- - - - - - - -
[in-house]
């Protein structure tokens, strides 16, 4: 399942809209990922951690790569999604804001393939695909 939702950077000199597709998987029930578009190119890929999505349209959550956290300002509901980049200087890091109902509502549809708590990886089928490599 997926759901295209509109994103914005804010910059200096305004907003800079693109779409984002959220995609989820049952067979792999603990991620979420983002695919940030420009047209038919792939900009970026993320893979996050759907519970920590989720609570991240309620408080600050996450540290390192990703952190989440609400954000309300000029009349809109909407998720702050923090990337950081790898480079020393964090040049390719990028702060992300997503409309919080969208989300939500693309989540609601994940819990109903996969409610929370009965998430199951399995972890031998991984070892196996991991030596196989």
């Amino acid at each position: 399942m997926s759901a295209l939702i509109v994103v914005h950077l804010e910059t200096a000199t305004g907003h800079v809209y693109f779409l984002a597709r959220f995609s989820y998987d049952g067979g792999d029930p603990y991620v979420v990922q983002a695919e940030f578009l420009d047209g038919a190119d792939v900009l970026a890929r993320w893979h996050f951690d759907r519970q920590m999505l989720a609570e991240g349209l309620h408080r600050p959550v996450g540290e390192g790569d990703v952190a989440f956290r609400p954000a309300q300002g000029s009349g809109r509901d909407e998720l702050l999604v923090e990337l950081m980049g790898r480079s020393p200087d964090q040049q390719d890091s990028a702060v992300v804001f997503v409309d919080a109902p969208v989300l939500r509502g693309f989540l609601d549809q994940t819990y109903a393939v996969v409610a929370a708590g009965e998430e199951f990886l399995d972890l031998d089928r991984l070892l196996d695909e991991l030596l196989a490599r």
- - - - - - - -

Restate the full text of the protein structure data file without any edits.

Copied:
[in-house]
């Protein structure tokens, strides 16, 4: 399942809209990922951690790569999604804001393939695909 939702950077000199597709998987029930578009190119890929999505349209959550956290300002509901980049200087890091109902509502549809708590990886089928490599 997926759901295209509109994103914005804010910059200096305004907003800079693109779409984002959220995609989820049952067979792999603990991620979420983002695919940030420009047209038919792939900009970026993320893979996050759907519970920590989720609570991240309620408080600050996450540290390192990703952190989440609400954000309300000029009349809109909407998720702050923090990337950081790898480079020393964090040049390719990028702060992300997503409309919080969208989300939500693309989540609601994940819990109903996969409610929370009965998430199951399995972890031998991984070892196996991991030596196989």
């Amino acid at each position: 399942m997926s759901a295209l939702i509109v994103v914005h950077l804010e910059t200096a000199t305004g907003h800079v809209y693109f779409l984002a597709r959220f995609s989820y998987d049952g067979g792999d029930p603990y991620v979420v990922q983002a695919e940030f578009l420009d047209g038919a190119d792939v900009l970026a890929r993320w893979h996050f951690d759907r519970q920590m999505l989720a609570e991240g349209l309620h408080r600050p959550v996450g540290e390192g790569d990703v952190a989440f956290r609400p954000a309300q300002g000029s009349g809109r509901d909407e998720l702050l999604v923090e990337l950081m980049g790898r480079s020393p200087d964090q040049q390719d890091s990028a702060v992300v804001f997503v409309d919080a109902p969208v989300l939500r509502g693309f989540l609601d549809q994940t819990y109903a393939v996969v409610a929370a708590g009965e998430e199951f990886l399995d972890l031998d089928r991984l070892l196996d695909e991991l030596l196989a490599r």